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County council chairman asks Myrtle Beach to rethink parking plan

Horry County Council Chairman Mark Lazarus, who is also a resident of Myrtle Beach, suggests changes to the new Ocean Boulevard parking regulations at a Myrtle Beach City Council meeting Tuesday.
Horry County Council Chairman Mark Lazarus, who is also a resident of Myrtle Beach, suggests changes to the new Ocean Boulevard parking regulations at a Myrtle Beach City Council meeting Tuesday. jlee@thesunnews

Two weeks after the Myrtle Beach City Council passed a plan that will strip the last free beachfront parking spaces from the city’s shoreline, council members have been inundated with complaints and suggestions – mostly from county residents.

But council members appear reluctant to backpedal on the plan they finally approved May 10 after months of research, multiple meetings with residents and hours of debate.

Horry County Council Chairman Mark Lazarus, who lives in Myrtle Beach, asked city leaders Tuesday to “slow down” and reconsider other possible solutions to a parking problem that has plagued the Golden Mile for close to a decade.

“You have a tough decision to make and, no, you won’t make everyone happy,” Lazarus said. “I know in my heart and I know because I know each of you that your first concern is the safety of our residents and our visitors alike.”

But he encouraged the council to look at a more “comprehensive parking plan” that would include a partnership with the county.

He asked leaders to consider making Ocean Boulevard from 31st Avenue North to 52nd Avenue North uniform with changes made to other parts of the boulevard.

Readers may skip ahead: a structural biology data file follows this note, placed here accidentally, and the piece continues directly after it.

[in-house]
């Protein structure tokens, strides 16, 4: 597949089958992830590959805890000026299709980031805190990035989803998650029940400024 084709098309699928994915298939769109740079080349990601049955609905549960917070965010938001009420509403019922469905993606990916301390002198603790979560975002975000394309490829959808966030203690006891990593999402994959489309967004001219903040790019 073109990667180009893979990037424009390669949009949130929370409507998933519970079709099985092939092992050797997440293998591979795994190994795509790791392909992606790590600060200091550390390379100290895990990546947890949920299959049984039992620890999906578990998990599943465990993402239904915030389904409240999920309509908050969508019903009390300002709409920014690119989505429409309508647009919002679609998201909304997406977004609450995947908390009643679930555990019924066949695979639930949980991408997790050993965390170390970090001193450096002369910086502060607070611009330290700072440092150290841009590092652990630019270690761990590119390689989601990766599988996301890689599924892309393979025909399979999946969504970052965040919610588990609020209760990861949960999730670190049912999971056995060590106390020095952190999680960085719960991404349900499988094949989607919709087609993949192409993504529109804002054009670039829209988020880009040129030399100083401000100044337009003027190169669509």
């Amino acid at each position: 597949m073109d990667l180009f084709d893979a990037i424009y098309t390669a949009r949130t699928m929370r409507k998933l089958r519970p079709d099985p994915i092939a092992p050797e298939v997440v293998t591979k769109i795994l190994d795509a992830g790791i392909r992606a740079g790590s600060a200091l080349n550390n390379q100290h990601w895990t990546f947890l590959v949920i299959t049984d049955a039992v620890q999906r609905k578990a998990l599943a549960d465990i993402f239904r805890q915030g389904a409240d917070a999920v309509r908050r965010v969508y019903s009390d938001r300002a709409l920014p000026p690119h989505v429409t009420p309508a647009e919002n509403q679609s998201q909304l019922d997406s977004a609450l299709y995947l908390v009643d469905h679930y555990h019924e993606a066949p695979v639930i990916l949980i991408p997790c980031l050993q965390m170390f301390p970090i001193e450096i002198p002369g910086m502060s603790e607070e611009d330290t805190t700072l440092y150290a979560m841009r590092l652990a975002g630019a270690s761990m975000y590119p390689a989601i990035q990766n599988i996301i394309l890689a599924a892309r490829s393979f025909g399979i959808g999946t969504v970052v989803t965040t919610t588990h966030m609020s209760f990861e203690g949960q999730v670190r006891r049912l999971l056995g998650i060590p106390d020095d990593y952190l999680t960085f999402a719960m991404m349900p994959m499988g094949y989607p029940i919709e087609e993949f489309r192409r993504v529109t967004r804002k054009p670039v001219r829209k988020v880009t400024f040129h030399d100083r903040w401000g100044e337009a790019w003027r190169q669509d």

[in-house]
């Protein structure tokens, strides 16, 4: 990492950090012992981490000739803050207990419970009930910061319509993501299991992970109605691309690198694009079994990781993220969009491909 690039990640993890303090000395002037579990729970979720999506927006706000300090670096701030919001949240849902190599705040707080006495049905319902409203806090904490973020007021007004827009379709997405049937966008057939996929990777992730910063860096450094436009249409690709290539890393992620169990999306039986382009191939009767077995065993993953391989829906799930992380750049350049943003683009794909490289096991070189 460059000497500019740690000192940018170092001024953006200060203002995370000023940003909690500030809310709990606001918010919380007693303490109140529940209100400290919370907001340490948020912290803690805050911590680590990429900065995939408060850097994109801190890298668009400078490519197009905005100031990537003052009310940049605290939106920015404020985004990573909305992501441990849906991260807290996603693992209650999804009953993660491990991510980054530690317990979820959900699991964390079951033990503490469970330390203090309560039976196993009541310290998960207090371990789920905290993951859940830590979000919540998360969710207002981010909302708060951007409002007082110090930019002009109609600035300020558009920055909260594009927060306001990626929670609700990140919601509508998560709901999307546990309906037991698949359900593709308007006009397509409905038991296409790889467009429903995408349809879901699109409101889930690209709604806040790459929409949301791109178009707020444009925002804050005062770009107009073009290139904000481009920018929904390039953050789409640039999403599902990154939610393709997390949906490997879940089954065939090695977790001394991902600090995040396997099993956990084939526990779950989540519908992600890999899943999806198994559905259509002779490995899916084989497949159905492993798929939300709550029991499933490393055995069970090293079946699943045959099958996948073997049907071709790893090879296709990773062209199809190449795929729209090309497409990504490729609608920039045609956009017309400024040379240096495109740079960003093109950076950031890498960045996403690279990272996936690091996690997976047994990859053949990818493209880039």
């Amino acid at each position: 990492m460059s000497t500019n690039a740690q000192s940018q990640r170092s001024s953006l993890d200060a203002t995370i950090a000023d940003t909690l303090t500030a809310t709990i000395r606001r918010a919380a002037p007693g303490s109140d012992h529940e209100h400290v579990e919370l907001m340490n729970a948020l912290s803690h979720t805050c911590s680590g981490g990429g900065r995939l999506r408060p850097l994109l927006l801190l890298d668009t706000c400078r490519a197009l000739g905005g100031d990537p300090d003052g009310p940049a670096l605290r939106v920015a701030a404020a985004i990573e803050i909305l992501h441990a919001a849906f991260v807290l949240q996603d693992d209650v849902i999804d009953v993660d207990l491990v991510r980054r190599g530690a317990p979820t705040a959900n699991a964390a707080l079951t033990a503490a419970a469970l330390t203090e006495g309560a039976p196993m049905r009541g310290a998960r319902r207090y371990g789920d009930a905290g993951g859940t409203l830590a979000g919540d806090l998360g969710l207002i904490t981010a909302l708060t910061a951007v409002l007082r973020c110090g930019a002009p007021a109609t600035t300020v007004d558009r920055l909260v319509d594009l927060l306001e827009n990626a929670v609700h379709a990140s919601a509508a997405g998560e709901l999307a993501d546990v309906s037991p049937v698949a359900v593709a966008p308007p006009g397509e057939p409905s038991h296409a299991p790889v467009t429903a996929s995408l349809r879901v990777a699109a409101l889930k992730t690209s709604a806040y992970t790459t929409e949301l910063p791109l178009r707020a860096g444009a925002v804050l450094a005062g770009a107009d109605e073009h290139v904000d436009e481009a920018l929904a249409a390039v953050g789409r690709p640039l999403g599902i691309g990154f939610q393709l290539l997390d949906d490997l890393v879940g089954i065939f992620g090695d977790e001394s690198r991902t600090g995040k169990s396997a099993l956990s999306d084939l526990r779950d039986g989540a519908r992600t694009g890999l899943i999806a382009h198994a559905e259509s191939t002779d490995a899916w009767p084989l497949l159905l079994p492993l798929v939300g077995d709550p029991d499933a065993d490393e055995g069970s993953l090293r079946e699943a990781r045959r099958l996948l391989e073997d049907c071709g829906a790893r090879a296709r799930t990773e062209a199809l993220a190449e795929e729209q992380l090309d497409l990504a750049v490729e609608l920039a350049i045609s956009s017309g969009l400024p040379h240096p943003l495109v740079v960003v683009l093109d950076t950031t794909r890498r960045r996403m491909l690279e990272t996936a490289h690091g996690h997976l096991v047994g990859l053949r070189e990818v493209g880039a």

“Create metered parking on the east side of Ocean Boulevard, bike lane on the west side,” he said. “Just think of our citizens and visitors being able to ride a bicycle basically from the Dunes Club all the way to Market Common on a bike path.”

We then need to develop park-and-ride areas. As our county continues to grow more demand for beach access will occur. Horry County should partner with the cities to accomplish this and in my role as chairman of Horry County Council I will advocate to either purchase or lease property for this purpose.

Mark Lazarus, Horry County Council chairman

He suggested the city have two driving lanes on that stretch of Ocean Boulevard with turn lanes at the avenues.

City leaders previously considered narrowing the four-lane boulevard to two lanes with bike lanes, turn lanes, crosswalks and parking on the west side of the street. But under the adopted plan, the boulevard will stay much like it is with 57 on-street parking spaces only open on the east side of the street to city residents with parking decals.

Instead of making the beach access lots pay-by-phone, Lazarus said, those lots should be metered.

“No, I repeat, no parking in the avenues except for those property owners and their guests,” he said. “These easements are for utility and emergency uses plain and simple and for the residents that maintain those properties on a daily basis.”